Studio sessions are a lot of fun, especially when you’re just getting into professional recording. Because of the excitement and unfamiliar surroundings, it is sometimes difficult to get used to unfamiliar surroundings. In this article, ekmixmaster.com will explain why you can simply solve the problem by taking your own headphones into the studio.
First, let’s clarify why it makes sense to take your own headphones with you. In every studio there are enough boxes and headphones to choose from, which can be even more expensive and better, but … It’s very simple: in case you didn’t already know this, the answer is: not all speakers sound the same. Every pair of studio speakers and headphones has certain frequencies that stand out more than others. Therefore, if you listen to the same signal or song on different headphones, you may have a completely different experience.
If you always record and sing your demos with the same headphones, you have a distinct advantage in the studio when you have your own. The more often you have heard yourself in certain headphones and with a certain microphone, the better you can appreciate the sound of your own voice or instrument on it. The ear gets used to the sound in the headphones, especially if you use them a lot, and to how accurately you yourself perceive the sound and performance. With third-party headphones, it may happen that you can no longer judge the subtleties of your singing or instrumental playing so well due to the altered sound, and performance will eventually suffer as a result.
Sometimes the problem is that on unfamiliar studio monitors or headphones it’s hard to judge whether your song sounds good or not, because you don’t know them at all. For example, you can be fooled by the strong bass and great highs on expensive speakers and think your voice is of good quality. However, you may be distracted by other frequency issues. This situation is possible if you listen to your rough mixes at home, in your own headphones, but in the studio on professional equipment everything sounds completely different. This is why, if you know your speakers or headphones well, you can judge how your recordings sound much better than regular “demo sounds” without being fooled by unfamiliar surroundings. And this, in turn, will allow you to detect and solve any problems with the sound even before the end of the session in the https://ekmixmaster.com studio.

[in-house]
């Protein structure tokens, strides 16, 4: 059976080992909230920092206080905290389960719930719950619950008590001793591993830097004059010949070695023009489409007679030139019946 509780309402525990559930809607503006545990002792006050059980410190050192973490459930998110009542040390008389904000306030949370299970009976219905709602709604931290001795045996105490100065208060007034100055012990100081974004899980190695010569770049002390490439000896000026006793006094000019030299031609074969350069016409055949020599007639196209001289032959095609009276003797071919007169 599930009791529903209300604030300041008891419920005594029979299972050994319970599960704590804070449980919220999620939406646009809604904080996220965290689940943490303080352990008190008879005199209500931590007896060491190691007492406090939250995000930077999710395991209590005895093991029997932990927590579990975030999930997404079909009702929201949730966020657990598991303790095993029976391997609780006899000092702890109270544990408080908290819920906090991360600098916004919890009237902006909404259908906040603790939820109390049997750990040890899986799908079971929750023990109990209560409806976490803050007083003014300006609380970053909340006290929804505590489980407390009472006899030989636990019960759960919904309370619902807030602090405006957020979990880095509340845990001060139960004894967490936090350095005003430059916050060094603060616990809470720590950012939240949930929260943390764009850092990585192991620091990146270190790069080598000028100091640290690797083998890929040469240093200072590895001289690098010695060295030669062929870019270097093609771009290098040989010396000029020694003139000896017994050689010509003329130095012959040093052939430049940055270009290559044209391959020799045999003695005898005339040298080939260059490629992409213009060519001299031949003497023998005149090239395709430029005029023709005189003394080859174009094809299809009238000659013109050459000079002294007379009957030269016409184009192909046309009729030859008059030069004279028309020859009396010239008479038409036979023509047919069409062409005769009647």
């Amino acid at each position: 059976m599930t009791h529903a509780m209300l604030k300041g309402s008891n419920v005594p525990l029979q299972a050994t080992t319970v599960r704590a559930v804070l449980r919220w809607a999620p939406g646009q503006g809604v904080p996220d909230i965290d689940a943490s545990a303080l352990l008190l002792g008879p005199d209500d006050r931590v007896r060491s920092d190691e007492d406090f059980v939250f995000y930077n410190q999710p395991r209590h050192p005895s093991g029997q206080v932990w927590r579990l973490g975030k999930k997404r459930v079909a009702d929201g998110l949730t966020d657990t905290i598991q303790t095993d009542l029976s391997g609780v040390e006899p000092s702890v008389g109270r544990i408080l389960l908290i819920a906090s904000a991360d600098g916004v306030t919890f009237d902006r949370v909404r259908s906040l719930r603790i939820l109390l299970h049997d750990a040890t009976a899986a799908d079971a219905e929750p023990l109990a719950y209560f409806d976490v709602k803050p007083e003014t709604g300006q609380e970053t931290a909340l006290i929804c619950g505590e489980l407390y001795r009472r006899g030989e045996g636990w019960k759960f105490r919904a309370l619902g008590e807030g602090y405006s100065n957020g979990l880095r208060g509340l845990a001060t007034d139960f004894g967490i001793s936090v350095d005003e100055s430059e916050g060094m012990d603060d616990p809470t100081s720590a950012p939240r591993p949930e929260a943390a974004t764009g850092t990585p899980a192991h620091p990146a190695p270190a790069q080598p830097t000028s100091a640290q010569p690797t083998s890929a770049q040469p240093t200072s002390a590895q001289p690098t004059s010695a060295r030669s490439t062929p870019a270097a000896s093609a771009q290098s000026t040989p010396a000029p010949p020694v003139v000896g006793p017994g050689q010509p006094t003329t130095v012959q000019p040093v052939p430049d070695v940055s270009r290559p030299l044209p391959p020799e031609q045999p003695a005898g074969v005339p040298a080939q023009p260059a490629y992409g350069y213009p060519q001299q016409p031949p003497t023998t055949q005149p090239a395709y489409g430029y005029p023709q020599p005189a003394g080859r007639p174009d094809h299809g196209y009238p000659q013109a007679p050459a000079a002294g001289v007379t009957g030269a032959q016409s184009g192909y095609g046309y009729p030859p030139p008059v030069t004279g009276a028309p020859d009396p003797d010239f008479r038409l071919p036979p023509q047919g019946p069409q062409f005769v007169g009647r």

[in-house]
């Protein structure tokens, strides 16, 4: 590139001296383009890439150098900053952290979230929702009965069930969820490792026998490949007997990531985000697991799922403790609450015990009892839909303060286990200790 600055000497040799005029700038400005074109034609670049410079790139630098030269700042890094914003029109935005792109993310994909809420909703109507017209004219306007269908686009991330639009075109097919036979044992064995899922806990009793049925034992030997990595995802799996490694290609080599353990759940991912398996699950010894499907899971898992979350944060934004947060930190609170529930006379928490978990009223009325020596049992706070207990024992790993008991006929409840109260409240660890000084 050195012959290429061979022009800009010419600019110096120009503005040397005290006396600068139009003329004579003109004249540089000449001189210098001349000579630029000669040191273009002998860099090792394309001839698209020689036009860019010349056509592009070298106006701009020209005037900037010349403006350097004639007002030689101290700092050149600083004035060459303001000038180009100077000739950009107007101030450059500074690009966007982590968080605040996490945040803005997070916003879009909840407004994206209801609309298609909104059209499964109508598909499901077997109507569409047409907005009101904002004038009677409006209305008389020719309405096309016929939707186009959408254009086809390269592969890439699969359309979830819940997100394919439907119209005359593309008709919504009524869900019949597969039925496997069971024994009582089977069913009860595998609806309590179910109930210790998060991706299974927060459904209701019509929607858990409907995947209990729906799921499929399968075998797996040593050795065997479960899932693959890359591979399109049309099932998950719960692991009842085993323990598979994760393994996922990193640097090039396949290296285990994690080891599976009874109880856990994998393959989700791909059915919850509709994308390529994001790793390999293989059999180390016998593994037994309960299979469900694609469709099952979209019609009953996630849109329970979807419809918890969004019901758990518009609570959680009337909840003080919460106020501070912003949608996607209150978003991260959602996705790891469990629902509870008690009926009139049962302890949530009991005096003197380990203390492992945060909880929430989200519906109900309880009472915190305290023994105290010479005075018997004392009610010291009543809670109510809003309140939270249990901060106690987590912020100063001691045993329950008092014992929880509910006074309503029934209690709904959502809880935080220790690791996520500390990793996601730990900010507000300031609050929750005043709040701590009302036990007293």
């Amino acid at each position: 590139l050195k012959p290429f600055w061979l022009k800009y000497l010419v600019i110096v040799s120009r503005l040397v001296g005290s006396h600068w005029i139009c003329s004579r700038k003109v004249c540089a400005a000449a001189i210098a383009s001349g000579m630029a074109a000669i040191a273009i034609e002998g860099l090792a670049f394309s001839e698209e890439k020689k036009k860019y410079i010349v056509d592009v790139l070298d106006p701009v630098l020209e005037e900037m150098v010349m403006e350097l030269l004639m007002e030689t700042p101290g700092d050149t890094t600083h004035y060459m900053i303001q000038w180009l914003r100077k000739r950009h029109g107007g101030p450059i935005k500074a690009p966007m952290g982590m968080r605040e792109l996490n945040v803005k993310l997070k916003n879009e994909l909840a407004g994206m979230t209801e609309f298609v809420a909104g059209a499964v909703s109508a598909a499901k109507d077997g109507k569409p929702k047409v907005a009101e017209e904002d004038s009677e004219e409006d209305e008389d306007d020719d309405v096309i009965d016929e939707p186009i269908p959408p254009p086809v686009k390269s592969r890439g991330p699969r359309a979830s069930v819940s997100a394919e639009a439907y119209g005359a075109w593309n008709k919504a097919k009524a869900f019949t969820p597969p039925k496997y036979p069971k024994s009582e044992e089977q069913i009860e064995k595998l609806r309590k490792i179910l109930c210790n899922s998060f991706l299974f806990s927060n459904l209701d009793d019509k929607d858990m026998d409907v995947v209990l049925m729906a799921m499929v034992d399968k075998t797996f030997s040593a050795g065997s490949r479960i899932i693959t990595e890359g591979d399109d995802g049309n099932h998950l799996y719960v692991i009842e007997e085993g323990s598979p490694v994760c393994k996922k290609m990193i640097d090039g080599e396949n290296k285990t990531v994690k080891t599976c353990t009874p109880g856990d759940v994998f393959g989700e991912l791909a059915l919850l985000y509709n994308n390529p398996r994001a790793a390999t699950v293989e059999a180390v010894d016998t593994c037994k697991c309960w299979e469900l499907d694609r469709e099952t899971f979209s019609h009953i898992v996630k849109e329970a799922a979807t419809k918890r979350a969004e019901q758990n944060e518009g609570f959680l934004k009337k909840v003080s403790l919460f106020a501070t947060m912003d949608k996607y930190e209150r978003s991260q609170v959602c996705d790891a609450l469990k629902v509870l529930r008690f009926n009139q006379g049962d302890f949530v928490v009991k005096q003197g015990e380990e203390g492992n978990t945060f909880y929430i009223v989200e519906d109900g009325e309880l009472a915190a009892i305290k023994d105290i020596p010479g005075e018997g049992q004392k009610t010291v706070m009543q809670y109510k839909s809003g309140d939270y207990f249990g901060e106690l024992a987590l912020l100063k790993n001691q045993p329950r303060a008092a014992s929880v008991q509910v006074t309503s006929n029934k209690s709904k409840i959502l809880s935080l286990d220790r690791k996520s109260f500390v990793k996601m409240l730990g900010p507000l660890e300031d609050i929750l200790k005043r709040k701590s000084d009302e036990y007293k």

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Choosing a microphone is a separate issue that requires attention. Each voice sounds different, so it requires a microphone that best reveals the strengths and qualities of that voice. “Metal” singers, for example, often don’t sound particularly good through expensive, high-sensitivity condenser microphones. At the same time, the dynamic voices of singers usually benefit from the detailed and accurate reproduction of such microphones. By the way, if you are used to a certain combination of microphone and headphones, and only the microphone changes in the studio, then it is easier for you to determine whether the microphone is suitable and whether it is the cause of sound problems.
Of great importance is such a factor as comfort when recording. This is especially important for the first time in a large studio. The environment itself can be stressful and even scary. And the presence of your own, so familiar and familiar, headphones may well become the very “soothing” one that will help you tune in to work and not be nervous.